Submitted manuscripts should not have been published previously, nor be under consideration for publication elsewhere (except conference proceedings papers). All manuscripts are thoroughly refereed through a single-blind peer-review process. A guide for authors and other relevant information for submission of manuscripts is available on the Instructions for Authors page. Polymers is an international peer-reviewed open access semimonthly journal published by MDPI.

Please visit the Instructions for Authors page before submitting a manuscript. The Article Processing Charge (APC) for publication in this open access journal is 2700 CHF (Swiss Francs). Submitted papers should be well formatted and use good English. Authors may use MDPI's English editing service prior to publication or during author revisions.


  • bioactive molecules delivery
  • controlled release
  • biocompatibility
  • pharmaceutics
  • agriculture
  • targeting
  • polymeric nanocarrier

Published Papers (1 paper)

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Alginate Particles for Encapsulation of Phenolic Extract from Spirulina sp. LEB-18: Physicochemical Characterization and Assessment of In Vitro Gastrointestinal Behavior
Polymers 2022, 14(21), 4759; https://doi.org/10.3390/polym14214759 - 06 Nov 2022
Cited by 4 | Viewed by 1687
Encapsulation can be used as a strategy to protect and control the release of bioactive extracts. In this work, an extract from Spirulina sp. LEB-18, rich in phenolic compounds, was encapsulated in biopolymeric particles (i.e., composed of alginate) and characterized concerning their thermal [...] Read more.
Encapsulation can be used as a strategy to protect and control the release of bioactive extracts. In this work, an extract from Spirulina sp. LEB-18, rich in phenolic compounds, was encapsulated in biopolymeric particles (i.e., composed of alginate) and characterized concerning their thermal behavior using differential scanning calorimetry (DSC), size, morphology, swelling index (S), and encapsulation efficiency (EE%); the release profile of the phenolic compounds at different pHs and the particle behavior under in vitro gastrointestinal digestion were also evaluated. It was shown that it is possible to encapsulate the phenolic extract from Spirulina sp. LEB-18 in alginate particles with high encapsulation efficiency (88.97%). It was also observed that the particles are amorphous and that the encapsulated phenolic compounds were released at a pH 7.2 but not at pH 1.5, which means that the alginate particles are able to protect the phenolic compounds from the harsh stomach conditions but lose their integrity under intestinal pH conditions. Regarding bioaccessibility, it was observed that the encapsulated phenolic compounds showed higher bioaccessibility compared to phenolic compounds in free form. This work increases the knowledge about the behavior of alginate particles encapsulating phenolic compounds during in vitro gastrointestinal digestion. It also provides essential information for designing biopolymeric particle formulations encapsulating phenolic compounds for application in pharmaceutical and food products. Full article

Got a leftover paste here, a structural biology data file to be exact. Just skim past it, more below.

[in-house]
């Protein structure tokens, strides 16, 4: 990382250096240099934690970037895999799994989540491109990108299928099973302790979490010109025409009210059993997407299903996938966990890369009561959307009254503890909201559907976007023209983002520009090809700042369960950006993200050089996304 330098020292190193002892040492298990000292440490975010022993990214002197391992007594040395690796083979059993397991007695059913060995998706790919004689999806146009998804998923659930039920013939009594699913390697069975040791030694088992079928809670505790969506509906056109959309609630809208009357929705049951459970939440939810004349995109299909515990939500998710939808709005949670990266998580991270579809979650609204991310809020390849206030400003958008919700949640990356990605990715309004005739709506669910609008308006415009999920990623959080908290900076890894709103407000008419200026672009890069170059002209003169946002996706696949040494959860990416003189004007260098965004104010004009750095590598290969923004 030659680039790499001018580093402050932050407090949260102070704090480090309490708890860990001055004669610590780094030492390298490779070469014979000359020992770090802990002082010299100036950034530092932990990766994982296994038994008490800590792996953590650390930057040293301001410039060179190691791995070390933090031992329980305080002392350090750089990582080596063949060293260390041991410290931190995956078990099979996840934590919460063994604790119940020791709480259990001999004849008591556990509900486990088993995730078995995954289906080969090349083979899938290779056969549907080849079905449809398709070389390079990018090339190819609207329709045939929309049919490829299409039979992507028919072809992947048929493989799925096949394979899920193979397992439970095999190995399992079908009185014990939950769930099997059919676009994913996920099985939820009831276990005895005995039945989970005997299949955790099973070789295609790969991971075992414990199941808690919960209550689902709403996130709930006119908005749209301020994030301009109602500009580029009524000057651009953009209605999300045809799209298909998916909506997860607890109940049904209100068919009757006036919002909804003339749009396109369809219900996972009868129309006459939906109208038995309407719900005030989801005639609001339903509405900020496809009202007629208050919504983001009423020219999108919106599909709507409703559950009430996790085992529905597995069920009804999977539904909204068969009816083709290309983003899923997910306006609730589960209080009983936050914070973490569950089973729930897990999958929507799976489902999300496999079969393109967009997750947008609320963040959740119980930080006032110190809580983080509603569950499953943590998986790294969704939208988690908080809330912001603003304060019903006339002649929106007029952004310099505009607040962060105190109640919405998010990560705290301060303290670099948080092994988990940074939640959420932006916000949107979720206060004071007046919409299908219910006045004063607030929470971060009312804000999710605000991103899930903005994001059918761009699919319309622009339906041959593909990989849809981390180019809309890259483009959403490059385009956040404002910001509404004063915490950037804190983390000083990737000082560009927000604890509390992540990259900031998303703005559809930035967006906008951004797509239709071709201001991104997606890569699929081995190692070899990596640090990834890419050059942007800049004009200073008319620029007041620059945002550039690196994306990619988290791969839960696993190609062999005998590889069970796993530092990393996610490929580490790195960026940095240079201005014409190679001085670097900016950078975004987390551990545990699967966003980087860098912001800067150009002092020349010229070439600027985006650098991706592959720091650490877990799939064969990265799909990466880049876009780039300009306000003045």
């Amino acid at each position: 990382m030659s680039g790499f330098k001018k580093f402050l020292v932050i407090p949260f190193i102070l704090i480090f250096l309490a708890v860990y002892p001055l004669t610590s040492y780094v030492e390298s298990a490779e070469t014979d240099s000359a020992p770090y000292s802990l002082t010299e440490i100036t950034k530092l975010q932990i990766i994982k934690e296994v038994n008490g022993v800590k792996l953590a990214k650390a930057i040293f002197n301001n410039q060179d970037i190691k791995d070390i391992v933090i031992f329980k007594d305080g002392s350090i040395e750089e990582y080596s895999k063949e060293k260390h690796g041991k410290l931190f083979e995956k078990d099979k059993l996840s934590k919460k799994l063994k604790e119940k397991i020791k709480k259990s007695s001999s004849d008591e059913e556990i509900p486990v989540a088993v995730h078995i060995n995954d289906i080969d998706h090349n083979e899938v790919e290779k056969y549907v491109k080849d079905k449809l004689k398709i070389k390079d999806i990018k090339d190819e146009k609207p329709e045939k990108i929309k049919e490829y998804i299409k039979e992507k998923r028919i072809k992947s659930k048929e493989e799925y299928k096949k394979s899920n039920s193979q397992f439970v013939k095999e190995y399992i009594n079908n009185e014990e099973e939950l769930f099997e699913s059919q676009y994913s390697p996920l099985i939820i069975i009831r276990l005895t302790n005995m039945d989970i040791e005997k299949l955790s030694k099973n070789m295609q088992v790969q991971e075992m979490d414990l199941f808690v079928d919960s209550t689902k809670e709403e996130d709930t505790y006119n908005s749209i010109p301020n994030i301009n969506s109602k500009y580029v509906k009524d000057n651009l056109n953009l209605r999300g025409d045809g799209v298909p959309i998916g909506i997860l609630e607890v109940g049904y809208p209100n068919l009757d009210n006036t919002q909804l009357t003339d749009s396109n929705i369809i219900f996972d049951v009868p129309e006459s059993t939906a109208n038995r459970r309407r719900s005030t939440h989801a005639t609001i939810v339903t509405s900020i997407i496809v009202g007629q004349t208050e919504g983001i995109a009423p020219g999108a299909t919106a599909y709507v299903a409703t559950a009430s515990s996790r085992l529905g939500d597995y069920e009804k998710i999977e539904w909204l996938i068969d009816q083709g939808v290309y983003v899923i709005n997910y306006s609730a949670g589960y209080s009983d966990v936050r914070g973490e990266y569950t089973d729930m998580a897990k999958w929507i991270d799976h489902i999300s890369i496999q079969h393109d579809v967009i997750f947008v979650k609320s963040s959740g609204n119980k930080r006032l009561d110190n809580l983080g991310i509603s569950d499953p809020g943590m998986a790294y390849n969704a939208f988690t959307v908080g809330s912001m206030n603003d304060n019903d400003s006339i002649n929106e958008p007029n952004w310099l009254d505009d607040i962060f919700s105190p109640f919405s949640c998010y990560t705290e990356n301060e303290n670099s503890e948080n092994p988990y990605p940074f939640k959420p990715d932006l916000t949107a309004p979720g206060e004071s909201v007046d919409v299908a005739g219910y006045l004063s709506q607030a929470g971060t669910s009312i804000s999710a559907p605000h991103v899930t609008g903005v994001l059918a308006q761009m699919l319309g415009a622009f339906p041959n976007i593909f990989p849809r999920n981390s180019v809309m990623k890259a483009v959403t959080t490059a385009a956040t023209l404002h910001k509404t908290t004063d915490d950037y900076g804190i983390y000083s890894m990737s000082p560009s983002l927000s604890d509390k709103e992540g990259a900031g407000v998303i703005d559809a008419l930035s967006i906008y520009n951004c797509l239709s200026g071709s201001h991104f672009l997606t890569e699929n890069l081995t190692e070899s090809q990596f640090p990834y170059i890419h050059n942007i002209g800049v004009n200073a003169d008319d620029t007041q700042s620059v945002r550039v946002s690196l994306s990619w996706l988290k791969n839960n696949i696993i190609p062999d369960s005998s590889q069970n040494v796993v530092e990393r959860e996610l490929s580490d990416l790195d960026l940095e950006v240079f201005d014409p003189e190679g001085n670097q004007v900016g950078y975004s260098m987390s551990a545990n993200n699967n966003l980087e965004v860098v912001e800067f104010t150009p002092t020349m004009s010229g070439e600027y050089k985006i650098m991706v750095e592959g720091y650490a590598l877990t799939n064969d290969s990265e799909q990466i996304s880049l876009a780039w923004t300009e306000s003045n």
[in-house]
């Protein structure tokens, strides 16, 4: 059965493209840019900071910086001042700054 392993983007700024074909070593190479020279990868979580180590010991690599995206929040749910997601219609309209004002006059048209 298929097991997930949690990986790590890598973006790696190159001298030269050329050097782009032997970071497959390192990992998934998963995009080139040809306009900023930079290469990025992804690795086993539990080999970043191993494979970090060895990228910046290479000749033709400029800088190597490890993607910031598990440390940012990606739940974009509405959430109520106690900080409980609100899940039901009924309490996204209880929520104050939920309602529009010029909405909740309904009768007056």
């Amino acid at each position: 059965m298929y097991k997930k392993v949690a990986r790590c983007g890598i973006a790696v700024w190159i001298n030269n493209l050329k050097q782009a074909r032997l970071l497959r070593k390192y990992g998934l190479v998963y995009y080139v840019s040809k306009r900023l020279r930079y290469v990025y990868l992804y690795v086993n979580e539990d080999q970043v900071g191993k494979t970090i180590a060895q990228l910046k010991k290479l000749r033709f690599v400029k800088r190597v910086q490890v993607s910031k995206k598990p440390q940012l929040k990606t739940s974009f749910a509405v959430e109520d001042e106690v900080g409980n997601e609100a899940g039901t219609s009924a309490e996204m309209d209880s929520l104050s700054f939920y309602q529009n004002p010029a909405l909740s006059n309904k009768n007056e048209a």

(This article belongs to the Special Issue Recent Advances in Bioactive Molecules Delivery)